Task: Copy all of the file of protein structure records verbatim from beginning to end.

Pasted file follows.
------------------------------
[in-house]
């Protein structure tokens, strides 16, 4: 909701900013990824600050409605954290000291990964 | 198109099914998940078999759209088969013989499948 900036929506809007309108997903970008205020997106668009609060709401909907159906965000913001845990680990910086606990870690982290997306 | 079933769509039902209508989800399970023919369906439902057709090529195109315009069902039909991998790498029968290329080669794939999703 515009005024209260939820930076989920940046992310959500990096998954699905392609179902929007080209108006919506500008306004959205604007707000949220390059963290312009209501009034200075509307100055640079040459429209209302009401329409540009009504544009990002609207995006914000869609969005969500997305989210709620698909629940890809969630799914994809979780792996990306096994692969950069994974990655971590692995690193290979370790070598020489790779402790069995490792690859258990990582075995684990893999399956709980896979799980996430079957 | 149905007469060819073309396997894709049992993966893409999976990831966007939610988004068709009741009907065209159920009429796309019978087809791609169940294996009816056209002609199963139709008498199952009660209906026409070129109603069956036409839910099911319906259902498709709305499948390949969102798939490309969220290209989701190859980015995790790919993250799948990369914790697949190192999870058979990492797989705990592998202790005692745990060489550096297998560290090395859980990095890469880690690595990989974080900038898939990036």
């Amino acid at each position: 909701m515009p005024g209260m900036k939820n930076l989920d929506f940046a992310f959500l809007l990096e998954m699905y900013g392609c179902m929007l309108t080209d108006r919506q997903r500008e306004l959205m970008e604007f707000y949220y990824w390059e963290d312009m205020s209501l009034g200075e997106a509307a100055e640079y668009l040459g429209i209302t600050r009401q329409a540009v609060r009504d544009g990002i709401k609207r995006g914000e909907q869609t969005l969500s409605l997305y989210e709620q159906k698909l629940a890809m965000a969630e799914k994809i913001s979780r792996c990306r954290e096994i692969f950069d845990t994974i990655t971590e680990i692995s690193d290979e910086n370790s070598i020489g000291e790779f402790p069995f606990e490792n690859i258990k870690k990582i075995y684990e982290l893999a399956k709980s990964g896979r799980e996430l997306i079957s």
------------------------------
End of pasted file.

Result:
[in-house]
């Protein structure tokens, strides 16, 4: 909701900013990824600050409605954290000291990964 | 198109099914998940078999759209088969013989499948 900036929506809007309108997903970008205020997106668009609060709401909907159906965000913001845990680990910086606990870690982290997306 | 079933769509039902209508989800399970023919369906439902057709090529195109315009069902039909991998790498029968290329080669794939999703 515009005024209260939820930076989920940046992310959500990096998954699905392609179902929007080209108006919506500008306004959205604007707000949220390059963290312009209501009034200075509307100055640079040459429209209302009401329409540009009504544009990002609207995006914000869609969005969500997305989210709620698909629940890809969630799914994809979780792996990306096994692969950069994974990655971590692995690193290979370790070598020489790779402790069995490792690859258990990582075995684990893999399956709980896979799980996430079957 | 149905007469060819073309396997894709049992993966893409999976990831966007939610988004068709009741009907065209159920009429796309019978087809791609169940294996009816056209002609199963139709008498199952009660209906026409070129109603069956036409839910099911319906259902498709709305499948390949969102798939490309969220290209989701190859980015995790790919993250799948990369914790697949190192999870058979990492797989705990592998202790005692745990060489550096297998560290090395859980990095890469880690690595990989974080900038898939990036």
């Amino acid at each position: 909701m515009p005024g209260m900036k939820n930076l989920d929506f940046a992310f959500l809007l990096e998954m699905y900013g392609c179902m929007l309108t080209d108006r919506q997903r500008e306004l959205m970008e604007f707000y949220y990824w390059e963290d312009m205020s209501l009034g200075e997106a509307a100055e640079y668009l040459g429209i209302t600050r009401q329409a540009v609060r009504d544009g990002i709401k609207r995006g914000e909907q869609t969005l969500s409605l997305y989210e709620q159906k698909l629940a890809m965000a969630e799914k994809i913001s979780r792996c990306r954290e096994i692969f950069d845990t994974i990655t971590e680990i692995s690193d290979e910086n370790s070598i020489g000291e790779f402790p069995f606990e490792n690859i258990k870690k990582i075995y684990e982290l893999a399956k709980s990964g896979r799980e996430l997306i079957s």